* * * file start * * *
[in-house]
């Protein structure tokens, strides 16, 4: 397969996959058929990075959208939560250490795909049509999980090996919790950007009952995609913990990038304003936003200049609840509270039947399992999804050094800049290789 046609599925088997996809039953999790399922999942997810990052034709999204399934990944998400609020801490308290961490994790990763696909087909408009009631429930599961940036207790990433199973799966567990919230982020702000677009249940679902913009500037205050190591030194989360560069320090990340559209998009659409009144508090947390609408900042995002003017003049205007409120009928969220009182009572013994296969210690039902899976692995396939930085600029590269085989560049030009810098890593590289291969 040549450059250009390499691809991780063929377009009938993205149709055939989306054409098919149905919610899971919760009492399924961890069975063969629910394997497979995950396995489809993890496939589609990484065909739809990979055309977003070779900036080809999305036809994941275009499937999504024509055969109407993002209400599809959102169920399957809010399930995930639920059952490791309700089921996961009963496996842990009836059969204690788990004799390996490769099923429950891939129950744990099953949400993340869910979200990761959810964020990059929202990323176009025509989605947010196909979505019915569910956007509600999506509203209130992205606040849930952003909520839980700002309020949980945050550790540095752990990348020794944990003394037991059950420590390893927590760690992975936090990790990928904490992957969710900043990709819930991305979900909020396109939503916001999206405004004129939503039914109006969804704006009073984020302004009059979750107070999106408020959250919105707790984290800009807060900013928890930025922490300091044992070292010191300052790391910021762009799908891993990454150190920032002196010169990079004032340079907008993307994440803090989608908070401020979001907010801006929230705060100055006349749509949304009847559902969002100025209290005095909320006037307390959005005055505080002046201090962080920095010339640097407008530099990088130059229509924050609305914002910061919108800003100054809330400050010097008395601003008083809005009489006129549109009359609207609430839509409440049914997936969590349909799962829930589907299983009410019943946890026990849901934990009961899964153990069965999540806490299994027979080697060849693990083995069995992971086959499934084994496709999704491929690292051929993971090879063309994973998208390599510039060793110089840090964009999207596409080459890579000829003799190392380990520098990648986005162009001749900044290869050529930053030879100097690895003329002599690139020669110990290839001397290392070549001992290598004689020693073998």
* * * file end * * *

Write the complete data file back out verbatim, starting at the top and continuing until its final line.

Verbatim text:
[in-house]
């Protein structure tokens, strides 16, 4: 397969996959058929990075959208939560250490795909049509999980090996919790950007009952995609913990990038304003936003200049609840509270039947399992999804050094800049290789 046609599925088997996809039953999790399922999942997810990052034709999204399934990944998400609020801490308290961490994790990763696909087909408009009631429930599961940036207790990433199973799966567990919230982020702000677009249940679902913009500037205050190591030194989360560069320090990340559209998009659409009144508090947390609408900042995002003017003049205007409120009928969220009182009572013994296969210690039902899976692995396939930085600029590269085989560049030009810098890593590289291969 040549450059250009390499691809991780063929377009009938993205149709055939989306054409098919149905919610899971919760009492399924961890069975063969629910394997497979995950396995489809993890496939589609990484065909739809990979055309977003070779900036080809999305036809994941275009499937999504024509055969109407993002209400599809959102169920399957809010399930995930639920059952490791309700089921996961009963496996842990009836059969204690788990004799390996490769099923429950891939129950744990099953949400993340869910979200990761959810964020990059929202990323176009025509989605947010196909979505019915569910956007509600999506509203209130992205606040849930952003909520839980700002309020949980945050550790540095752990990348020794944990003394037991059950420590390893927590760690992975936090990790990928904490992957969710900043990709819930991305979900909020396109939503916001999206405004004129939503039914109006969804704006009073984020302004009059979750107070999106408020959250919105707790984290800009807060900013928890930025922490300091044992070292010191300052790391910021762009799908891993990454150190920032002196010169990079004032340079907008993307994440803090989608908070401020979001907010801006929230705060100055006349749509949304009847559902969002100025209290005095909320006037307390959005005055505080002046201090962080920095010339640097407008530099990088130059229509924050609305914002910061919108800003100054809330400050010097008395601003008083809005009489006129549109009359609207609430839509409440049914997936969590349909799962829930589907299983009410019943946890026990849901934990009961899964153990069965999540806490299994027979080697060849693990083995069995992971086959499934084994496709999704491929690292051929993971090879063309994973998208390599510039060793110089840090964009999207596409080459890579000829003799190392380990520098990648986005162009001749900044290869050529930053030879100097690895003329002599690139020669110990290839001397290392070549001992290598004689020693073998």